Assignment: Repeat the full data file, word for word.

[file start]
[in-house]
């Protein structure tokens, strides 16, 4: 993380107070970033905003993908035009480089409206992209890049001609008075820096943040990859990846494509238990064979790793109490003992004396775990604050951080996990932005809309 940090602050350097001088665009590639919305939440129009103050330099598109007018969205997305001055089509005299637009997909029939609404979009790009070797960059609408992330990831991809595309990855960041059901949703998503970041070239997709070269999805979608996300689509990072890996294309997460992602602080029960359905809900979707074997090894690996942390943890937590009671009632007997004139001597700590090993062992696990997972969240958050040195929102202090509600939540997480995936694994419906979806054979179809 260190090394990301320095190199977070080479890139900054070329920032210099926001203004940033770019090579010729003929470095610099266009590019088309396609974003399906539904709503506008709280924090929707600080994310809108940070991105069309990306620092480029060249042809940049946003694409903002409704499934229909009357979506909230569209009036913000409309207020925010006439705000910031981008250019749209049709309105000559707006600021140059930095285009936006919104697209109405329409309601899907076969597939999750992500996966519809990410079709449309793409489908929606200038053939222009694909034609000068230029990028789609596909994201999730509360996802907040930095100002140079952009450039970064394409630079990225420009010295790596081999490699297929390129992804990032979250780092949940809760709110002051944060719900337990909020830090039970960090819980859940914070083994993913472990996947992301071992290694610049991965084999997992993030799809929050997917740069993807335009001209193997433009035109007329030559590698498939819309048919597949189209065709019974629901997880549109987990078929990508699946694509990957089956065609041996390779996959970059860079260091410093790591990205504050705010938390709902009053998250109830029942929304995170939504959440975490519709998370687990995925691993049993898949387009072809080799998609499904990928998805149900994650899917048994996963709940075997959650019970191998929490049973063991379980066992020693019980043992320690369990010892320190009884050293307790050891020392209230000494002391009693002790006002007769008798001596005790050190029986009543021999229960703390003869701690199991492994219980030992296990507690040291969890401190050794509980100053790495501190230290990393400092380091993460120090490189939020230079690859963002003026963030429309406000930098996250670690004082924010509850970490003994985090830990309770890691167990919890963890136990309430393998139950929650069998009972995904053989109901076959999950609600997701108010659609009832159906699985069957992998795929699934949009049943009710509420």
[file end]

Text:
[in-house]
């Protein structure tokens, strides 16, 4: 993380107070970033905003993908035009480089409206992209890049001609008075820096943040990859990846494509238990064979790793109490003992004396775990604050951080996990932005809309 940090602050350097001088665009590639919305939440129009103050330099598109007018969205997305001055089509005299637009997909029939609404979009790009070797960059609408992330990831991809595309990855960041059901949703998503970041070239997709070269999805979608996300689509990072890996294309997460992602602080029960359905809900979707074997090894690996942390943890937590009671009632007997004139001597700590090993062992696990997972969240958050040195929102202090509600939540997480995936694994419906979806054979179809 260190090394990301320095190199977070080479890139900054070329920032210099926001203004940033770019090579010729003929470095610099266009590019088309396609974003399906539904709503506008709280924090929707600080994310809108940070991105069309990306620092480029060249042809940049946003694409903002409704499934229909009357979506909230569209009036913000409309207020925010006439705000910031981008250019749209049709309105000559707006600021140059930095285009936006919104697209109405329409309601899907076969597939999750992500996966519809990410079709449309793409489908929606200038053939222009694909034609000068230029990028789609596909994201999730509360996802907040930095100002140079952009450039970064394409630079990225420009010295790596081999490699297929390129992804990032979250780092949940809760709110002051944060719900337990909020830090039970960090819980859940914070083994993913472990996947992301071992290694610049991965084999997992993030799809929050997917740069993807335009001209193997433009035109007329030559590698498939819309048919597949189209065709019974629901997880549109987990078929990508699946694509990957089956065609041996390779996959970059860079260091410093790591990205504050705010938390709902009053998250109830029942929304995170939504959440975490519709998370687990995925691993049993898949387009072809080799998609499904990928998805149900994650899917048994996963709940075997959650019970191998929490049973063991379980066992020693019980043992320690369990010892320190009884050293307790050891020392209230000494002391009693002790006002007769008798001596005790050190029986009543021999229960703390003869701690199991492994219980030992296990507690040291969890401190050794509980100053790495501190230290990393400092380091993460120090490189939020230079690859963002003026963030429309406000930098996250670690004082924010509850970490003994985090830990309770890691167990919890963890136990309430393998139950929650069998009972995904053989109901076959999950609600997701108010659609009832159906699985069957992998795929699934949009049943009710509420």